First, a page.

"It was this maze of law which Congress swept into discard with the adoption of the 1939 amendment to the Employers' Liability Act, releasing the employee from the burden of assumption of risk by whatever name it was called. The result is an Act which requires cases tried under the Federal Act to be handled as though no doctrine of assumption of risk had ever existed.* * * * * *
"In this situation the employer's liability is to be determined under the general rule which defines negligence as the lack of due care under the circumstances; or the failure to do what a reasonable and prudent man would ordinarily have done under the circumstances of the situation; or doing what such a person under the existing circumstances would not have done. A fair generalization of the rule is given in the Senate Committee report on the 1939 amendment: `In justice, the master ought to be held liable for injuries attributable to conditions under his control when they are not such as a reasonable man ought to maintain in the circumstances.' Of course in any case the standard of care must be commensurate to the dangers of the business. Hough v. Texas & P. R. Co. 100 U.S. 213, 218, 25 L. Ed. 612 ; cf. Northern P. R. Co. v. Herbert, 116 U.S. 642, 652, 6 S. Ct. 590, 595, 29 L. Ed. 755, 760."
And in Bailey v. Central Vermont R. Co., 319 U.S. 350, 63 S. Ct. 1062, 1064, 87 L. Ed. 1444, in writing to the question of the negligence of an employer the Supreme Court of the United States said: "The debatable quality of that issue, the fact that fair-minded men might reach different conclusions, emphasize the appropriateness of leaving the question to the jury. The jury is the tribunal under our legal system to decide that type of issue (Tiller v. Atlantic Coast Line R. Co. [318 U.S. 54, 63 S. Ct. 444, 87 L. Ed. 610, 143 A.L.R. 967,] supra) as well as issues involving controverted evidence. Jones v. East Tennessee, V. & G. R. Co., 128 U.S. 443, 445, 9 S. Ct. 118, 32 L. Ed. 478 ; Washington & G. R. Co. v. McDade, 135 U.S. 554, 572, 10 S. Ct. 1044, 1049, 34 L. Ed. 235 . To withdraw such a question from the jury is to usurp its functions."
The question then is, whether a fair interpretation of the facts, considered in a light, most favorable to Green, justifies a finding that the appellant was negligent, in its failure to provide appellee with sufficient help to do the work in hand. In determining that question we, as we must do, lay to one side a consideration of any question of appellee's contributory negligence, and any risk assumed by him in the premises.
The burden was on appellee in this case to show inadequacy of force to handle the mails with safety to himself, employing such plans and precautions as were reasonably open to him. The employer is not to be held negligent for inadequacy of force to do a specific work, if there is a safe and reasonable way to do it with the force in hand. It may reasonably assume that the employee will adopt such plan as to conserve his own safety.
There is no evidence to indicate that the work in which Green was engaged at the time he was injured called for any special skill, as indeed we know that it did not. It involved no element of danger, unless danger arose from the method employed by Green in its performance. Bags or sacks of mail are ordinarily handled by one person, and the uncontradicted testimony in this case is, that Mr. Calvin, the postal clerk at Athens, and who weighed 143 pounds, handled all the sacks of mail without assistance that appellee handled except the "turn-around" mail. And appellee testified that he thought the sack of *363 mail he was handling at the time he was injured was not "turn-around" mail but came from the Athens post office. True, the height of the lift necessary to handle mail at the post office by Calvin was somewhat less than the height of the lift necessary for appellee to handle the mail at appellant's station. But it is equally true that appellee was not compelled, under any phase of the evidence, to lift the sack of mail to the height which caused his injury.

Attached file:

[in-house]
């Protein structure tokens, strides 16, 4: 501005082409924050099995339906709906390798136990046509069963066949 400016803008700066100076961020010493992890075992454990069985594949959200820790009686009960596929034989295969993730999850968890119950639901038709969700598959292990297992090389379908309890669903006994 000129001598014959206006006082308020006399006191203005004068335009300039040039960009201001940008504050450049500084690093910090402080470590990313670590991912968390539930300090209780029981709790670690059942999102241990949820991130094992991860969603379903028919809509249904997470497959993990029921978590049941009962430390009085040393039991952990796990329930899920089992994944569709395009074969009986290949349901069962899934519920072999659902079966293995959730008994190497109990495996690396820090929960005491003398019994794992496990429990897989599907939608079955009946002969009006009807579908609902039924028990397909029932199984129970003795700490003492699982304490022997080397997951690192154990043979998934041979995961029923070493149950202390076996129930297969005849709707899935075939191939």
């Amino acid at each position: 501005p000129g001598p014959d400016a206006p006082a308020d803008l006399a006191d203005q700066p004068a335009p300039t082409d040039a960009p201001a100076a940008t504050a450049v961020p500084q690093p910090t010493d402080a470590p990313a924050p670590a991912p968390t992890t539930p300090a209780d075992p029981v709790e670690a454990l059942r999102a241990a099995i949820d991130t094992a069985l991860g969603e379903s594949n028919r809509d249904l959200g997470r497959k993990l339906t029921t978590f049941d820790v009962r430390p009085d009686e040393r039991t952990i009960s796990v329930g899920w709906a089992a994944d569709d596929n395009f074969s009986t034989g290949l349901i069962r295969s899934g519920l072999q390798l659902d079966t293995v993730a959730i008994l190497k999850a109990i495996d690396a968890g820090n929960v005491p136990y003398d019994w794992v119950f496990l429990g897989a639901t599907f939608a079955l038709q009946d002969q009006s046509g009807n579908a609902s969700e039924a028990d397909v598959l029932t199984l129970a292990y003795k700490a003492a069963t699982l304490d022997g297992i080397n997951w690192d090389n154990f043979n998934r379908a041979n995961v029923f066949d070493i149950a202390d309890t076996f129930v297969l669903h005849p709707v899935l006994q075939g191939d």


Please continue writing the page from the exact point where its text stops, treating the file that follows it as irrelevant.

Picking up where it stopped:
The evidence indicates that the sack of mail which appellee was handling at the time of his injury was heavier than the ordinary sack of mail. But be that as it may, we do not think that appellant could have reasonably foreseen such an event, coupled with the further contingency that appellee would attempt to lift it to such a height as he did, when a less hazardous method was available to him, and which method he was at liberty to choose.
Here the employer's liability is to be determined under the general rule which defines negligence as the lack of due care under the circumstances; or the failure to do what a reasonable and prudent man would ordinarily have done under the circumstances of the situation; or doing what such a person under the existing circumstances would not have done. Tiller v. Atlantic Coast Line R. Co., supra.
On the record before us we cannot say that the issue of appellant's negligence is debatable, and that fair-minded men might reach different conclusions. The employer is not liable for injuries which it could not avoid in the observance of its duty of care.
The situation here simply shows a regrettable incident for which the appellant is not responsible, since its duty to appellee was fully discharged. The affirmative charge should have been given for appellant. We think it unnecessary to consider other assignments of error.
Reversed and remanded.
BROWN, FOSTER and SIMPSON JJ., concur.